Background: Patients with diabetes mellitus (DM) are at higher risk for adverse outcomes following percutaneous coronary intervention (PCI). Methods: To determine whether outcomes have improved over time, we analyzed data from 2,838 consecutive patients with medically treated DM, including 1,066 patients (37.6%) treated with insulin, in the National Heart, Lung, and Blood Institute Dynamic Registry undergoing PCI registered in waves 1 (1997-1998), 2 (1999), 3 (2001-2002), 4 (2004), and 5 (2006). We compared baseline demographics and 1-year outcomes in the overall cohort and in analyses stratified by recruitment wave and insulin use. Results: Crude mortality rates by chronological wave were 9.5%, 12.5%, 8.9%, 11.6%, and 6.6% (P valuetrend = .33) among those treated with insulin and, respectively, 9.7%, 6.5%, 4.1%, 5.4%, and 4.7% (P valuetrend = .006) among patients treated with oral agents,. The adjusted hazard ratios of death, myocardial infarction (MI), and overall major adverse cardiovascular events (death, MI, revascularization) in insulin-treated patients with DM in waves 2 to 5 as compared with wave 1 were either higher or the same. In contrast, the similar adjusted hazard ratios for oral agent-treated patients with DM were either similar or lower. Conclusions: Significant improvements over time in adverse events by 1 year were detected in patients with DM treated with oral agents. In insulin-treated diabetic patients, despite lower rates of repeat revascularization over time, death and MI following PCI have not significantly improved. These findings underscore the need for continued efforts at optimizing outcomes among patients with DM undergoing PCI, especially those requiring insulin treatment.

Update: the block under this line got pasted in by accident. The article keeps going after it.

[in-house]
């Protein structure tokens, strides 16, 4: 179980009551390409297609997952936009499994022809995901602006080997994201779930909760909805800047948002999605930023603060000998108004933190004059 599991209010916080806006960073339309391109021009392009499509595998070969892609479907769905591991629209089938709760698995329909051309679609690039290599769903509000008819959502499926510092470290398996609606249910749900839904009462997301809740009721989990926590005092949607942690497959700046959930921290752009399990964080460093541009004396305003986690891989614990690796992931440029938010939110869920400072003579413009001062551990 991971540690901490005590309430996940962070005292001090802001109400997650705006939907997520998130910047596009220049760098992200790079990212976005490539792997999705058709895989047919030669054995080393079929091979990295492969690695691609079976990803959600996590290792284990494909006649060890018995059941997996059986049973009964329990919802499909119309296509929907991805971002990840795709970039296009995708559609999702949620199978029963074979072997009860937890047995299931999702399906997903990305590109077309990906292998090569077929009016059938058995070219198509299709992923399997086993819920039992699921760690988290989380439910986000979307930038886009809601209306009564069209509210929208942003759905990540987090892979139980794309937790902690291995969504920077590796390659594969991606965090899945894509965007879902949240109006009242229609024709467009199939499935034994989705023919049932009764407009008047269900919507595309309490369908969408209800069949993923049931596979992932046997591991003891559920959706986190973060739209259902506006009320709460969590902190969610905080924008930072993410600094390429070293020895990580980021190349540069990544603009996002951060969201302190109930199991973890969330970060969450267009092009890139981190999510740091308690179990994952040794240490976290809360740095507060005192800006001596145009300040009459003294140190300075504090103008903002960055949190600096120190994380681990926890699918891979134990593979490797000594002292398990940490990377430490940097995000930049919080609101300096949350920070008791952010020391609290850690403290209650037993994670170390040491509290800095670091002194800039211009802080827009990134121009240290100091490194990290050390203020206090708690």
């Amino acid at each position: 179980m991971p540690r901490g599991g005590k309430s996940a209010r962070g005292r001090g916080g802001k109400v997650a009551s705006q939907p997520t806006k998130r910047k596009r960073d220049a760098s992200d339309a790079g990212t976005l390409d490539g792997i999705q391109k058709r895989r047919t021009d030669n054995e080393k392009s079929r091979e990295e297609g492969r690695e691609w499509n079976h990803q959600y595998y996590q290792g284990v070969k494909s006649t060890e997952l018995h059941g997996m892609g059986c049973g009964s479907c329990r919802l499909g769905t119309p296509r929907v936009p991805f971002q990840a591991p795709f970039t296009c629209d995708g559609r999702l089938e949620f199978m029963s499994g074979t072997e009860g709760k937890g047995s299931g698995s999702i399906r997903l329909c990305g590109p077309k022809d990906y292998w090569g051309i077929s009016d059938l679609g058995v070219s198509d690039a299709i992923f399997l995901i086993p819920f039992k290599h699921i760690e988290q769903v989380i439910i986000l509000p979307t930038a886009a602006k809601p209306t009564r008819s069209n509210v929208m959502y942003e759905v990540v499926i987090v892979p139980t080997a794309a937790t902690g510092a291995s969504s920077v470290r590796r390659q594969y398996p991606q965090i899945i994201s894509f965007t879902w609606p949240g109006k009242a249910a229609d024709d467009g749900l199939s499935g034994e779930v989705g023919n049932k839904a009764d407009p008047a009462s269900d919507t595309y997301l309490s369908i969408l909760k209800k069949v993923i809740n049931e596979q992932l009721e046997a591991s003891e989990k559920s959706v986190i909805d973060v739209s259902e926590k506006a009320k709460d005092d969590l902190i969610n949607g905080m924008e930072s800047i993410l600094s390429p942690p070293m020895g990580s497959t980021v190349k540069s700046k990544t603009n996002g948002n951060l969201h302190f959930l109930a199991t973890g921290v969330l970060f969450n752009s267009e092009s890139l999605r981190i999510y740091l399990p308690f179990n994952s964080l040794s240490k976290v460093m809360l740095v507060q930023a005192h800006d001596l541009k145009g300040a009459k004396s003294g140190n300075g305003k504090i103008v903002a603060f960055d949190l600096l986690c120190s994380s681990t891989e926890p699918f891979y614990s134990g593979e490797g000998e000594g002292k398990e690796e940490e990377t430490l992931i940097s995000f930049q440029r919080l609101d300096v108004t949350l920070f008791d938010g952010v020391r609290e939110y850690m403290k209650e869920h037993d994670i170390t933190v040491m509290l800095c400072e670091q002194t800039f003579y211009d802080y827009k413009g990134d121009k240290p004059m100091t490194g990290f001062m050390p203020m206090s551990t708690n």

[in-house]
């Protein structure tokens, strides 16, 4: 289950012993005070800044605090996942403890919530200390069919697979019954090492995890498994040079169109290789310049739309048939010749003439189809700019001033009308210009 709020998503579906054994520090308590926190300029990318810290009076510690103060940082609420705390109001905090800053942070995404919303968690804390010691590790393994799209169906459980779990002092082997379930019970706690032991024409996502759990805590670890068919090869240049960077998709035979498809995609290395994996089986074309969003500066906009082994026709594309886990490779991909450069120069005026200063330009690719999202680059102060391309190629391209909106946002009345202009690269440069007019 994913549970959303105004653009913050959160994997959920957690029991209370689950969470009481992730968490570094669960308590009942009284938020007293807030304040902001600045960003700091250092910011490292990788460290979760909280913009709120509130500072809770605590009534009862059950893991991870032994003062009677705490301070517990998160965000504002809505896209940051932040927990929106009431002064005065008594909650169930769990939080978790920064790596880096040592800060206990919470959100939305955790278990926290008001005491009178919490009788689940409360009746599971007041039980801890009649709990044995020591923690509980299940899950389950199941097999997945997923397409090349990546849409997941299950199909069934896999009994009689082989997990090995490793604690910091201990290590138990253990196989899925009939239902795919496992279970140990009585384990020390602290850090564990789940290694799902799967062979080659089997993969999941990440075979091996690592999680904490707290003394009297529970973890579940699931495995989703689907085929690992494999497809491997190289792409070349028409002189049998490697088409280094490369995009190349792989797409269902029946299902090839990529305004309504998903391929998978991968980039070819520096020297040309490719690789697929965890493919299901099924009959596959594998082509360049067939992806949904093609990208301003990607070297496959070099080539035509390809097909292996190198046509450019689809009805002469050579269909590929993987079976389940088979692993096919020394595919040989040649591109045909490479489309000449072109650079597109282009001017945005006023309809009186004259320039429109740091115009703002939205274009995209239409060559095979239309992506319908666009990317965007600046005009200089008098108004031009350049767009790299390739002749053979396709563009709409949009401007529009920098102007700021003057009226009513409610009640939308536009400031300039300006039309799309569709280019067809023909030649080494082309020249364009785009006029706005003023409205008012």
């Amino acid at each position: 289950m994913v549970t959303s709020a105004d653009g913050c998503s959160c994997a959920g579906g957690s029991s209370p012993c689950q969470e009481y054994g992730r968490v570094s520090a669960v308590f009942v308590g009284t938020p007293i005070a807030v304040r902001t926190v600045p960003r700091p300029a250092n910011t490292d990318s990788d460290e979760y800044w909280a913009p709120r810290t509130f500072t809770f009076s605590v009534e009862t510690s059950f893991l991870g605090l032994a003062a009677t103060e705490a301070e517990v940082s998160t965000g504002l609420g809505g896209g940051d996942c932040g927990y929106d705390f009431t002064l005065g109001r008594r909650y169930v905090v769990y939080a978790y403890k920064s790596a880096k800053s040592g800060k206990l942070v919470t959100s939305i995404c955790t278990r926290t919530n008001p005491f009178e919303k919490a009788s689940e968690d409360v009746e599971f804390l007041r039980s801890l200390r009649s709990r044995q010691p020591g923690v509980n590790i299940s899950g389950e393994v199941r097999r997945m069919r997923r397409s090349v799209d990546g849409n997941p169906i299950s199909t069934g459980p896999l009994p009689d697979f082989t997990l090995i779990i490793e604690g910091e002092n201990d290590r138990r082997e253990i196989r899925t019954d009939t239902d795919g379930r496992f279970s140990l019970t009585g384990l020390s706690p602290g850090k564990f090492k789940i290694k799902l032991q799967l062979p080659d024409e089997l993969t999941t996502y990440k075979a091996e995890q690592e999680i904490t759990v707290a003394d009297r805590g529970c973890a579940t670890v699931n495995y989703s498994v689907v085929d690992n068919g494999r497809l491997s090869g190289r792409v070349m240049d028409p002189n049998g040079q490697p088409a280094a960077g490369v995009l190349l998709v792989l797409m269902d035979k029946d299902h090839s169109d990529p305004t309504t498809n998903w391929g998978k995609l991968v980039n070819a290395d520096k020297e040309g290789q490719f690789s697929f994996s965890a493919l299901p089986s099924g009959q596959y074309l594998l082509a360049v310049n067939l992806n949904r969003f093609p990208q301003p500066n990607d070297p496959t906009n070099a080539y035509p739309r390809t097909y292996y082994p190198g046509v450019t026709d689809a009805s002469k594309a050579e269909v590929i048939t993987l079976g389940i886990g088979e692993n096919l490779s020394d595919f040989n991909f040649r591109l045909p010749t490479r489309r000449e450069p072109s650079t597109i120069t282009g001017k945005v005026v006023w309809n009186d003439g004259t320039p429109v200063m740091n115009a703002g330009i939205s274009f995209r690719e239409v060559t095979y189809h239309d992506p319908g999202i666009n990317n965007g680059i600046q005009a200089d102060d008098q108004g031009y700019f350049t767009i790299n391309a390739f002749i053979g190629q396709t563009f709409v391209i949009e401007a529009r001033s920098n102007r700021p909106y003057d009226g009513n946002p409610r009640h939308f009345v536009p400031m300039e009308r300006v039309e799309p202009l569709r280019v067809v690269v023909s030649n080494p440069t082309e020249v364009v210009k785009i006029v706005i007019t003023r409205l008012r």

ASJC Scopus subject areas
- Cardiology and Cardiovascular Medicine